So, I joined Founder Institute Jakarta. That’s an incubation program with very interesting system. So far we had sessions from Adeo Ressi, Andy Zain, Eka Ginting, Izak Jenie, Martin Hartono, Scott Rafer, and KF Lai. The mentors are all awesome, and some are crazy, but well, that’s another story.
In the program, we are split into groups, with whom we work closely to discuss ideas and questions. Yesterday there was this interesting question from a peer in my group.
You know how I put down 3 ideas, but somehow all 3 are the same (as in all are software/hardware gadgets). What do you all think if i just say my company wants to make cool and creative gadgets (—, —, —, because all 3 require more or less the same components anyways, but different software
Here is my answer to it.
I feel like I understand a bit on your dilemma.
So here is what I think, and is hopefully somewhere close to what the mentors will think as well.
I’m sure you have brilliant technical skill. Your ideas reflect that.
And I have no doubt you are able to handle all the three projects.
The question is, how are you going to split your time between the three?
Split the time equally?
That means basically you are tripling development time of each project before they even hit the market.
Or just do whatever interest you at any point of time?
You’ll soon find out that you will be drawn to one project more than to the other two.
This one project that draws more of your interest is probably the one you want to focus on from the start.
In fact, if none of the 3 projects capture your thought in most of your waking time, which means you didn’t take any personal interest into it, you’ll probably end up with a mediocre product, not an exceptional and awesome product.
That is what I can say from my personal experience.
When I say it’s from personal experience, I meant it.
I started SG-House.com in February 2006 and Singapore-Restaurant.com in September 2006, and plenty of other sites also in the same year. While Singapore-Restaurant.com was started 6 months late, the site quickly catch-up with SG-House.com and in December already match the traffic.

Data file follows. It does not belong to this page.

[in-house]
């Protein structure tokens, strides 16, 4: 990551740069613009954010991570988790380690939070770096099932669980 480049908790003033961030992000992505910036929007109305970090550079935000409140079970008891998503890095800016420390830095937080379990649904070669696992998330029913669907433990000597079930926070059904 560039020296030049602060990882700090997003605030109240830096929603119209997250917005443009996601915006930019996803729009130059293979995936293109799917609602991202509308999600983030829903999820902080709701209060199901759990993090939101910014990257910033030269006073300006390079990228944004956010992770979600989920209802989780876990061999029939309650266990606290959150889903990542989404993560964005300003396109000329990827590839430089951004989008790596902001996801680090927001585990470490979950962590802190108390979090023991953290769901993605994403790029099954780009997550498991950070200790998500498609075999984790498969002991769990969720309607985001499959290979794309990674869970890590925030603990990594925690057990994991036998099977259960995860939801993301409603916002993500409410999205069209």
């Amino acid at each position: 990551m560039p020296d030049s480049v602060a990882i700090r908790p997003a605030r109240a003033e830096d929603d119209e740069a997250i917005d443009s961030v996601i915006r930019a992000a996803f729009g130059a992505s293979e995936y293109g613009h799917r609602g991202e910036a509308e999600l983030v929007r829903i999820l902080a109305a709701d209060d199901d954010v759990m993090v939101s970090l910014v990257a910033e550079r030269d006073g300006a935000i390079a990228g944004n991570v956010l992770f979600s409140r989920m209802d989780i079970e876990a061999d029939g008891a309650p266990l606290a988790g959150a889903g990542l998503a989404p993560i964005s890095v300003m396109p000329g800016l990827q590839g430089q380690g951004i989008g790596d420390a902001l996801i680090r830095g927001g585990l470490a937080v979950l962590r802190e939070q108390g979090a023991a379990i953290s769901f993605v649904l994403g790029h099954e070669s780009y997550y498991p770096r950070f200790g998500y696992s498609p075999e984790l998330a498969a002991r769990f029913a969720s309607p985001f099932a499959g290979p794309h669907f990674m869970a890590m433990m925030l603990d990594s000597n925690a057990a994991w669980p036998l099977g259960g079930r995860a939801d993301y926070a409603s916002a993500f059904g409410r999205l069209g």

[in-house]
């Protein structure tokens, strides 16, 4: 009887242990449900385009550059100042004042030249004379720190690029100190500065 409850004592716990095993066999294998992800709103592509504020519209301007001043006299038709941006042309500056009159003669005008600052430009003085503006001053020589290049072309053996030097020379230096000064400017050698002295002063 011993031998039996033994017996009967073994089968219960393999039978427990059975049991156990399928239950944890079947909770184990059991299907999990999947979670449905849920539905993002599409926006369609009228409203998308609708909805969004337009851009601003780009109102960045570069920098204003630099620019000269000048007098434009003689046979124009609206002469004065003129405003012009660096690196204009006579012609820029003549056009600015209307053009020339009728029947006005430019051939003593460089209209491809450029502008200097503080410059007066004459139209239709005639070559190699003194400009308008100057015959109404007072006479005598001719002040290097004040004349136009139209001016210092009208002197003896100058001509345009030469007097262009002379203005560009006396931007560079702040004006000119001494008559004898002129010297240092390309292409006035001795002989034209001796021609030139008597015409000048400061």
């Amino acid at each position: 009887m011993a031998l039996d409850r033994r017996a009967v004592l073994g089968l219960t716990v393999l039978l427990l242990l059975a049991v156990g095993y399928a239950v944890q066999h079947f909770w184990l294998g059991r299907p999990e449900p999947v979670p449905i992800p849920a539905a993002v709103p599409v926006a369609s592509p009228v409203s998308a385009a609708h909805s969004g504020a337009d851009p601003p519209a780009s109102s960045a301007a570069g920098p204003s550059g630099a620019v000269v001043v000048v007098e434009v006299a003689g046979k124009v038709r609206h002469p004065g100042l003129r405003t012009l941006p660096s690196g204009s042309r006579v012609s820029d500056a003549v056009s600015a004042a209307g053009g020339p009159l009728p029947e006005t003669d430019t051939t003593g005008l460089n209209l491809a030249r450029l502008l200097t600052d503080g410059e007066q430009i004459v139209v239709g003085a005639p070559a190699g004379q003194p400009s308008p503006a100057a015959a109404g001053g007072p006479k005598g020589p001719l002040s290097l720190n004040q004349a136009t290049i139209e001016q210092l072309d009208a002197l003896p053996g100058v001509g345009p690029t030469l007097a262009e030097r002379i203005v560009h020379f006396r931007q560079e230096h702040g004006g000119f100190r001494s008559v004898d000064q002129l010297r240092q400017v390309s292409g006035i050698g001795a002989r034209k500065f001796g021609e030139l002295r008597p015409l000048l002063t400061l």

So there is relatively strong growth Singapore-Restaurant.com . Which should have been trigger for me to spend more time on the restaurant site than the property site. But it didn’t happen.
At that time, I work on both sites during my spare time after day job. Everytime I think about my sites, it was always about SG-House.com. I felt that Singapore-restaurant.com has bigger chance for growth, but I just can’t bring myself to work on it. Everytime I’m on my laptop, it’s SG-House.com. Whether checking analytics, making small tweaks, or submitting to online directories, SG-House.com is the only site I could focus on.
I think the connection is there with SG-House.com cause I personally experienced how hard it was to find good rental. But for Singapore-restaurant, there is hardly this connection; I have meals from time to time in various restaurants, but it’s more or less depending on mood and situation rather than deliberately choose the best restaurant.
In 2010, iProperty.com.sg and PropertyGuru.com.sg are both excellent, easy to use property sites with big resources. Mission accomplished. So I sold SG-House.com to iProperty. By right, I should come back and work at Singapore-Restaurant.com , but still it doesn’t happen. There is simply no chemistry there. And without chemistry, it doesn’t work.
Well, why I’m writing this? It’s actually more of a reminder to myself. Cheers…